Remember When Kubernetes Was Just a Container Orchestration Platform?

Remember when Kubernetes was just a container orchestration platform? That seemingly niche use case somehow propelled it into one of the fastest-growing and most popular open source software projects in history. Now its functionality has expanded to the point it handles just about everything in our new, modern, cloud-native computing cloudscape.

The open source project's host, the Cloud Native Computing Foundation (CNCF), reported that "Kubernetes is one of the fastest growing open source software projects in history" back in 2019 when the organization still called it a "widely used container orchestration platform."

Since then its reach has grown to the point it has been called everything from "the operating system for the Cloud" to "the foundation of distributed infrastructures."

The project's growth and evolution are illustrated in new research that shows it has overcome one of its early deficiencies: support for stateful, data-centric workloads. That means data-driven applications where data persists even when they are closed and started back up, unlike the early days of containers. Red Hat provides this definition of stateful workloads: "Conventionally we define as stateful workloads all those pieces of software or applications that in some way manage a state. Typically state is managed in storage and middleware software such as software-defined storage, databases, message queue and stream systems, key value stores, caches etc."

A post published early this year by WekaIO about "Stateless vs. Stateful Kubernetes" provides another take: "Stateful applications typically involve some database, such as Cassandra, MongoDB, or MySQL and processes a read and/or write to it. Typically, it will involve requests being processed based on the information provided. The prior request history impacts the current state; hence, the server must access and hold onto state information generated during the processing of the earlier request, which is why it is called stateful."

So how far has Kubernetes advanced on the stateful front?

"Stateful workloads on Kubernetes are pervasive and the most advanced users are seeing massive productivity gains," says Data on Kubernetes Community (DoKC), an open group founded in June 2020 with the goal of bringing practitioners together to solve the challenges of working with data on Kubernetes. That statement came in an Oct. 7 news release announcing a new survey-based report titled "Data on Kubernetes 2021." The organization engaged a research firm to survey more than 500 Kubernetes users in order to understand the types and volume of data workloads being deployed in Kubernetes, along with benefits and challenges, and factors driving further adoption.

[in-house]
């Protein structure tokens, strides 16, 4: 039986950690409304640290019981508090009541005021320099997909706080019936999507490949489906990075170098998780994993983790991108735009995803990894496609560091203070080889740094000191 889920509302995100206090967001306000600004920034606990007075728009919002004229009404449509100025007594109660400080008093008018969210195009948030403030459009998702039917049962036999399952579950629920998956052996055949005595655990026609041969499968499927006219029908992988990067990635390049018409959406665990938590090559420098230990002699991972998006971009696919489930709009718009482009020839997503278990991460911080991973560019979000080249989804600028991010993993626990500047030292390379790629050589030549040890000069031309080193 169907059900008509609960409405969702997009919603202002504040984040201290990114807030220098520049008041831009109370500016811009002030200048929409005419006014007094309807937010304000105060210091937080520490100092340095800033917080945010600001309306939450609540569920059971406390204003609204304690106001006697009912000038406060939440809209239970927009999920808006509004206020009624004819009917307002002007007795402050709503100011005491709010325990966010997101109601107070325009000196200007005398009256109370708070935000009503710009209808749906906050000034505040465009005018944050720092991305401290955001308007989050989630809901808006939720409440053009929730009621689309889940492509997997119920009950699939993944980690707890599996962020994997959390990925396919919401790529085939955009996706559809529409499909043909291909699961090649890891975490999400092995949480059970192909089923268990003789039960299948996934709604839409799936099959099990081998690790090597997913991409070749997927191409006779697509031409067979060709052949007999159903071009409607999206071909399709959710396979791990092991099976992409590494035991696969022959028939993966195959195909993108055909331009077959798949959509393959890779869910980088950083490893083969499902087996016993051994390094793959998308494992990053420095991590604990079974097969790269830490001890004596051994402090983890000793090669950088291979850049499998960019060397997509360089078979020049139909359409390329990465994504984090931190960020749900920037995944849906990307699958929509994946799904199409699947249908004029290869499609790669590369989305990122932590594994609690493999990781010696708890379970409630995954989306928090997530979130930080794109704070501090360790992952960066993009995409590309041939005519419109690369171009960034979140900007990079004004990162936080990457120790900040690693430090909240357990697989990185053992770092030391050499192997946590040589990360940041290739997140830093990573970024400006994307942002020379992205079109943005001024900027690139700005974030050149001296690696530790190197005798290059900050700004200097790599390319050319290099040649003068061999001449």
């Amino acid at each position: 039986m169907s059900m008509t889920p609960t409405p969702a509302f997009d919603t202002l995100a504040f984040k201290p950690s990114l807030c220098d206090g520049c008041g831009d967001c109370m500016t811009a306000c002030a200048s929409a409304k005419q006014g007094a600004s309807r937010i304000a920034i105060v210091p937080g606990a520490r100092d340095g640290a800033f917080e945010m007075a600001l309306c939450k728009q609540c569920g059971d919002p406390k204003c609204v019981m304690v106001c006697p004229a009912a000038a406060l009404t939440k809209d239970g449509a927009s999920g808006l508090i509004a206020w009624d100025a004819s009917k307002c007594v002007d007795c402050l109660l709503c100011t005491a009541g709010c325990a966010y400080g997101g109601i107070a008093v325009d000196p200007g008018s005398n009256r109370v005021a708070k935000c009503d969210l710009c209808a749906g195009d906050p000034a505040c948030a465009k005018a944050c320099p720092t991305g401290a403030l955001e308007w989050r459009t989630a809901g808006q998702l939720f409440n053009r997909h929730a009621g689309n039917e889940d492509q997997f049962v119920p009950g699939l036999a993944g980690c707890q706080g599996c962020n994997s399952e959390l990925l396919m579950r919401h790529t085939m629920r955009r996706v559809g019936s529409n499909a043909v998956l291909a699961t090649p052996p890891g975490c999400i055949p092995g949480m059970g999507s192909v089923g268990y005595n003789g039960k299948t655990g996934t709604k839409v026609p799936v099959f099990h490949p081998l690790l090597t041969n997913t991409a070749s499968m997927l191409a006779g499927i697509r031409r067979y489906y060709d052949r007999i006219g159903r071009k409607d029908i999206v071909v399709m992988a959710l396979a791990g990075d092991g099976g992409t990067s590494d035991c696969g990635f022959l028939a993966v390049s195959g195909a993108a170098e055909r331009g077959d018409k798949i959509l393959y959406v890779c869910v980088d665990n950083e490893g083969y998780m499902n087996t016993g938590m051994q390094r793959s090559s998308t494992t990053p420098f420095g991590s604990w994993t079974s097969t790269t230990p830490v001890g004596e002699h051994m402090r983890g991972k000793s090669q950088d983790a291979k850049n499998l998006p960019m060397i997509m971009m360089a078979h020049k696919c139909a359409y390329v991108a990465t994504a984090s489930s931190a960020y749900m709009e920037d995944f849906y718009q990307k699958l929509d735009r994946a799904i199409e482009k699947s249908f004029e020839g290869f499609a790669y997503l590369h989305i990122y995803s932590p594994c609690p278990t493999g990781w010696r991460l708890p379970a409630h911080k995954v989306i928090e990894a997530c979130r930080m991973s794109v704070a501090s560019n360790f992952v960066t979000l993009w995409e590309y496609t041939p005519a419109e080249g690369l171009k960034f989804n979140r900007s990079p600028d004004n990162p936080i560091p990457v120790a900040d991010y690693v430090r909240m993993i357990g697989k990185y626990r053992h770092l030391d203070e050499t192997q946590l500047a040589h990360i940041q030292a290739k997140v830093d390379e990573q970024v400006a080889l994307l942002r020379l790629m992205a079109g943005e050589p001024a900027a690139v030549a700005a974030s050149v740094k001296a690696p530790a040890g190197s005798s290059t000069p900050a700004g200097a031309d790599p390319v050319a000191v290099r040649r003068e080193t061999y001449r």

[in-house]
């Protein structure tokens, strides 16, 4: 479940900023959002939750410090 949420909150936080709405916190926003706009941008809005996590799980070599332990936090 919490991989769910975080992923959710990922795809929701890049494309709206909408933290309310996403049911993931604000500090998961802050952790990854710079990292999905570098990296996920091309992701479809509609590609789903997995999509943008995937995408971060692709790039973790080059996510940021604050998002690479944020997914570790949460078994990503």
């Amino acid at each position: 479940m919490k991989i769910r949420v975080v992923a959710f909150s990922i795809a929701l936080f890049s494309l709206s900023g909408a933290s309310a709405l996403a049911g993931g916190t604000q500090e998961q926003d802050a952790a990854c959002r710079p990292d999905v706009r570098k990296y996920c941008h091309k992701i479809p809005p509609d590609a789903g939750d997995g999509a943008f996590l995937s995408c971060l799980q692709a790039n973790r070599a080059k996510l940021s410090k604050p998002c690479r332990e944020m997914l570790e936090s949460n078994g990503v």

"While Kubernetes was initially designed for stateless workloads, the community has made major strides in supporting stateful workloads," DoKC said in announcing the new report. "What we found is that Kubernetes has become a core part of IT -- half of the respondents are running 50 percent or more of their production workloads on it, and they're very satisfied and more productive as a result. The most advanced users report 2x or greater productivity gains."

And that even applies to database-driven applications and other stateful workloads.

"While Kubernetes has a strong stateless-centric past, 90 percent of organizations believe it's now ready for stateful workloads and a large majority (70 percent) are running them in production with databases topping the list. Companies report significant benefits to standardization, consistency, and management as key drivers."

To be sure, Kubernetes has had at least some kind of rudimentary stateful workload support since September 2016 when the first inklings were introduced in Kubernetes 1.4: "This release provides easier setup, stateful application support with integrated Helm." That's according to a timeline published by RisingStack.

The company Spot says stateful workloads on Kubernetes really took hold with v1.9 in December 2017. "Kubernetes has been supporting stateful workloads directly since version 1.9 when StatefulSets was made generally available," Spot said in a January 2020 blog post. "Kubernetes users have been asking for support for persistent volumes for a while and it is now mature enough to support stateful applications like databases, big data and AI workloads. Kubernetes support for stateful workloads comes in the form of StatefulSets."

According to the web site, "StatefulSets is the workload API object used to manage stateful applications."

Now, nearly four years after the introduction of StatefulSets, the DoKC's report reveals how far support for data-driven, stateful workloads has come.

Data on Kubernetes Is Widely Adopted
[Click on image for larger view.] Data on Kubernetes Is Widely Adopted (source: Data on Kubernetes Report 2021).